Ms Parata ordered him to implement it.

State Services Commissioner Iain Rennie said she didn’t have the power.

Ms Parata said she would pass over-riding legislation.

Mr Key told her to shut up.

“Whatever”
Labour campaigned hard on the issue, “Save Our Schools.” 

Its advertising agency, Pagani & Pagani, created a cute abbreviation to reach Waitakere Man.  Billboards shouting “SOS Labour” appeared throughout the land.

It worked.  According to a secret UMR report found by Max Key at Oh Calcutta!, 81% of New Zealanders thought his father planned to sell the schools, 78% were opposed, and 0.3% said they would never vote for him again.

Tempers flared.

 In the TV3 leaders’ debate, floundering Labour leader David Cunliffe told the nation: “First they came for the electricity companies, and I didn't speak out because I have solar panels.  Then they came for Air New Zealand and I didn’t speak out because I fly Emirates.  Then they came for the school books ….”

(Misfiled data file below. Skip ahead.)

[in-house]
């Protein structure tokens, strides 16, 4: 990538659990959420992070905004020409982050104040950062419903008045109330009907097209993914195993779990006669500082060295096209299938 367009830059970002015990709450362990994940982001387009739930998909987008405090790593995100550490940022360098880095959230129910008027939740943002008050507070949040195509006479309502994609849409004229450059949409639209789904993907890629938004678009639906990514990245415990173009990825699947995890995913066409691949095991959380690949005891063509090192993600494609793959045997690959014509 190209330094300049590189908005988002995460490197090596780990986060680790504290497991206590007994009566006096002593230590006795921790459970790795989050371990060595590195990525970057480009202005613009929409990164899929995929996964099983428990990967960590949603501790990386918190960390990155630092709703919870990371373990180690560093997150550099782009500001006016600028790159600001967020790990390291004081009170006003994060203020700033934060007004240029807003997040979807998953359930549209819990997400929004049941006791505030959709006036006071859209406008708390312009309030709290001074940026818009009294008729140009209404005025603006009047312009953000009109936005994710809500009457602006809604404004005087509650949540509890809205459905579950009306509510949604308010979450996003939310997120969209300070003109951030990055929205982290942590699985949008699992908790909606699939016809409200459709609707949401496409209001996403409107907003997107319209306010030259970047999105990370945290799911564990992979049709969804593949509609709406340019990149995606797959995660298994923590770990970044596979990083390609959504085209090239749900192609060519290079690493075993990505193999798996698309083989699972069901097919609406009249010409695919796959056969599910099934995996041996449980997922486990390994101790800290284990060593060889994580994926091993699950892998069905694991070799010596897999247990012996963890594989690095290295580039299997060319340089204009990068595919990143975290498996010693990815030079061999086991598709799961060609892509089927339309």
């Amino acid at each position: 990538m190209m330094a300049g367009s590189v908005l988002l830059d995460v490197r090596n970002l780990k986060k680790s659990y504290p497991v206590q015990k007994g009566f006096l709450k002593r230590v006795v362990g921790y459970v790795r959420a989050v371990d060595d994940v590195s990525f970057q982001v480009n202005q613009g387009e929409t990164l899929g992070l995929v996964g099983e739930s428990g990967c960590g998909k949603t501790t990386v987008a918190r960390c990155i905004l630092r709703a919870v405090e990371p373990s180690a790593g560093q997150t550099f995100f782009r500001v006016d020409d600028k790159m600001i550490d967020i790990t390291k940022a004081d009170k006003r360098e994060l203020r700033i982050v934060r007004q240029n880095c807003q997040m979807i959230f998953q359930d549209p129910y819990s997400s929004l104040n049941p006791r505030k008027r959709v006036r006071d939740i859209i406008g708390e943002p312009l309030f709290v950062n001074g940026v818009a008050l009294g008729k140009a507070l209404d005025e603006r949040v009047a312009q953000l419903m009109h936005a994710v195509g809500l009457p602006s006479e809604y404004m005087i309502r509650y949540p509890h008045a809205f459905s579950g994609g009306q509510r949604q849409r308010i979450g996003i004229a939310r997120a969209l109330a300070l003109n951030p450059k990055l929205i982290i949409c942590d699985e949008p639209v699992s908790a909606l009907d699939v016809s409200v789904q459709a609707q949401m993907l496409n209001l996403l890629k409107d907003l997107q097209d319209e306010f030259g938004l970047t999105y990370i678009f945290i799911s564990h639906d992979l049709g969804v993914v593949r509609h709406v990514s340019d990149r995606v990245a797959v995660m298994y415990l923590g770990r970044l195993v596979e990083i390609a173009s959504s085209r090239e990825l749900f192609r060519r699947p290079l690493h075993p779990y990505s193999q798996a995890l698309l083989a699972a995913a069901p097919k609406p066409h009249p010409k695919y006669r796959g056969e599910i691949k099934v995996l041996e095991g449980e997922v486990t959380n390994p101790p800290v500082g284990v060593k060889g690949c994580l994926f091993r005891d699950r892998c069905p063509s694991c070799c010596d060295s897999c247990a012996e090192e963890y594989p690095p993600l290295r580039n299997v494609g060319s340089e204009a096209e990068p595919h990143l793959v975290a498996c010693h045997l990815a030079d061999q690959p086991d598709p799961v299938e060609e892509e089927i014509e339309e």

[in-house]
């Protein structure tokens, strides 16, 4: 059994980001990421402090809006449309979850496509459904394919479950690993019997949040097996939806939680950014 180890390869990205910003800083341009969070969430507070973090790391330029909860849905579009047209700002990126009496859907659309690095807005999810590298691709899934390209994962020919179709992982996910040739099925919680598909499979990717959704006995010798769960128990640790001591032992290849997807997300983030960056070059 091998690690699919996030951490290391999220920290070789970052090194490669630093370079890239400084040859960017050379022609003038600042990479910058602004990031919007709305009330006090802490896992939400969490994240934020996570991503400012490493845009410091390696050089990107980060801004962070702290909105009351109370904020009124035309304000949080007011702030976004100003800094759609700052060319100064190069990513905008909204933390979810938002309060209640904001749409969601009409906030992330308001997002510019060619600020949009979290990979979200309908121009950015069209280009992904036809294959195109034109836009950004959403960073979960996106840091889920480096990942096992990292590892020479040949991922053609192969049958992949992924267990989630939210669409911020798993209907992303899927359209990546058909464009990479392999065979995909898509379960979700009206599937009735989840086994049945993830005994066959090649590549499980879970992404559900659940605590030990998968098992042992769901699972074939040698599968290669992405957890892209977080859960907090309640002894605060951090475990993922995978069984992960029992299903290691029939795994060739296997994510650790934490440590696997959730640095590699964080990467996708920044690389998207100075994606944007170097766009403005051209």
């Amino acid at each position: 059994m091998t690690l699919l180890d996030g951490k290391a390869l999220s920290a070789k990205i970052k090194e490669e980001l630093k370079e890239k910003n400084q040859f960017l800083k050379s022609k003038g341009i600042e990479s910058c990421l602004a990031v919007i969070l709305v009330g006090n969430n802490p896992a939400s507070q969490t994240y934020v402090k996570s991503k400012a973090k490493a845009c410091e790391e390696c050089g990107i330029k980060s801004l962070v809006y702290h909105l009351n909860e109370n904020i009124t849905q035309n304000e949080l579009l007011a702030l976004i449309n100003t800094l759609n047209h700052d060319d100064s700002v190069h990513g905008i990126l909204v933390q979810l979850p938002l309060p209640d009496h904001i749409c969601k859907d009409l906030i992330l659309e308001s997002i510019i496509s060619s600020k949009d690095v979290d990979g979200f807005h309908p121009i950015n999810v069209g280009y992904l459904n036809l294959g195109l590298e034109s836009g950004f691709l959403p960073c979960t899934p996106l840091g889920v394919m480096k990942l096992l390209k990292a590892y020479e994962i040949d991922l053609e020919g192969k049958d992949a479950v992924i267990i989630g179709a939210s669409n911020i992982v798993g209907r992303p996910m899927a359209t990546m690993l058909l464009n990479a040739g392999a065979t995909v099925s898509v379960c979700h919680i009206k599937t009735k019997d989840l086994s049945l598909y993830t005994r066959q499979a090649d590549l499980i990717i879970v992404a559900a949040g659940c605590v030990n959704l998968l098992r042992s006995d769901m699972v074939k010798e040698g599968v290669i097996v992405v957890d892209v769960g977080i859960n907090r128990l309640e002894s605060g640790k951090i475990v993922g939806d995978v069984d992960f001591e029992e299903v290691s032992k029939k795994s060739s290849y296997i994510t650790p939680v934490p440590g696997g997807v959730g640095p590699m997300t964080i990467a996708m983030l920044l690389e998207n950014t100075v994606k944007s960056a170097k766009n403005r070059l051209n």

“Whatever,” interrupted Mr Key.  The worm hit the top of the screen.

 Victoria University’s Jon Johansson said it was, like, way cool to have an election won by a single word.

WAI 8361
On Saturday night, in his victory speech at the SkyCity National Party Central, Mr Key confirmed officials would carefully explore whether 49% of Learning Media should be sold.

Treasury boss Gabriel Makhlouf kindly dropped into St Stephens Ave the next morning to say yes.

 Macquarie was appointed to show that the shares the government wanted to sell were a good buy.

 However, unbeknownst to Mr Makhlouf, Mr Key or anyone else, the Maori Council had a Waitangi Tribunal claim that educational materials are a taonga under Article Two.

 WAI 8361 had languished for years in a bureaucrat’s in-tray but suddenly an urgent hearing was arranged.

The council told the tribunal: “Educational materials are a taonga and the Crown would be in breach of the treaty if it sold shares in Learning Media.”

The tribunal found: “Educational materials are a taonga and the Crown would be in breach of the treaty if it sold shares in Learning Media.”

After receiving the report, Mr Key pointed out that while the council was threatening legal action, the Iwi Leaders Forum preferred negotiation.